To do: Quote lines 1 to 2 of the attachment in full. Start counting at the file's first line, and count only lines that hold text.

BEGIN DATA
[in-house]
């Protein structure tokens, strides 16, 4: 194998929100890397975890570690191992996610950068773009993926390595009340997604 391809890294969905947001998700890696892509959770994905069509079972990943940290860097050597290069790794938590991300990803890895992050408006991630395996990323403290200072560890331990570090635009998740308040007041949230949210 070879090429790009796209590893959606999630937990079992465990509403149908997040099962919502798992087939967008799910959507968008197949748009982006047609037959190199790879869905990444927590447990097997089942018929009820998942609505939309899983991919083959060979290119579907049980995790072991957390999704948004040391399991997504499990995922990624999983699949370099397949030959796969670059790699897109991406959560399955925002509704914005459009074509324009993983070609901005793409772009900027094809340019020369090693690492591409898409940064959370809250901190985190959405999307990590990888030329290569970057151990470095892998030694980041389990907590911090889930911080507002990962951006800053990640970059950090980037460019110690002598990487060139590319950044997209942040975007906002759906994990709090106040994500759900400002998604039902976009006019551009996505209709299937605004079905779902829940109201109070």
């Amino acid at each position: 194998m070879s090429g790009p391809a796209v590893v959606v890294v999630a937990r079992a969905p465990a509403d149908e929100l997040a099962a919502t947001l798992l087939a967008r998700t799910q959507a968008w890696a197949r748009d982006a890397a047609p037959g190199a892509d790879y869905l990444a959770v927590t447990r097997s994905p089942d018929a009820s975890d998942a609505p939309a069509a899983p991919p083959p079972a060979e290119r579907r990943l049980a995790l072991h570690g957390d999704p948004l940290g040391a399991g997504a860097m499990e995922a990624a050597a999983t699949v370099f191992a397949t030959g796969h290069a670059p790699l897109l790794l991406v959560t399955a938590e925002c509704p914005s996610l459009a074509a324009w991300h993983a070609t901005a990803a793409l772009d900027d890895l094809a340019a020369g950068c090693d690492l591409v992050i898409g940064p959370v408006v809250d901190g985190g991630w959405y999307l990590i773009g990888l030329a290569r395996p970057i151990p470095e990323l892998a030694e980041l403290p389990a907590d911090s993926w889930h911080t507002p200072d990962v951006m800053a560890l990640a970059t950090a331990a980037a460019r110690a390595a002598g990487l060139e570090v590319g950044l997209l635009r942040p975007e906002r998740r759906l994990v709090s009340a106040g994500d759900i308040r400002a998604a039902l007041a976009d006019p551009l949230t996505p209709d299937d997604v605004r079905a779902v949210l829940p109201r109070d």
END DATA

[in-house]
């Protein structure tokens, strides 16, 4: 194998929100890397975890570690191992996610950068773009993926390595009340997604 391809890294969905947001998700890696892509959770994905069509079972990943940290860097050597290069790794938590991300990803890895992050408006991630395996990323403290200072560890331990570090635009998740308040007041949230949210 070879090429790009796209590893959606999630937990079992465990509403149908997040099962919502798992087939967008799910959507968008197949748009982006047609037959190199790879869905990444927590447990097997089942018929009820998942609505939309899983991919083959060979290119579907049980995790072991957390999704948004040391399991997504499990995922990624999983699949370099397949030959796969670059790699897109991406959560399955925002509704914005459009074509324009993983070609901005793409772009900027094809340019020369090693690492591409898409940064959370809250901190985190959405999307990590990888030329290569970057151990470095892998030694980041389990907590911090889930911080507002990962951006800053990640970059950090980037460019110690002598990487060139590319950044997209942040975007906002759906994990709090106040994500759900400002998604039902976009006019551009996505209709299937605004079905779902829940109201109070």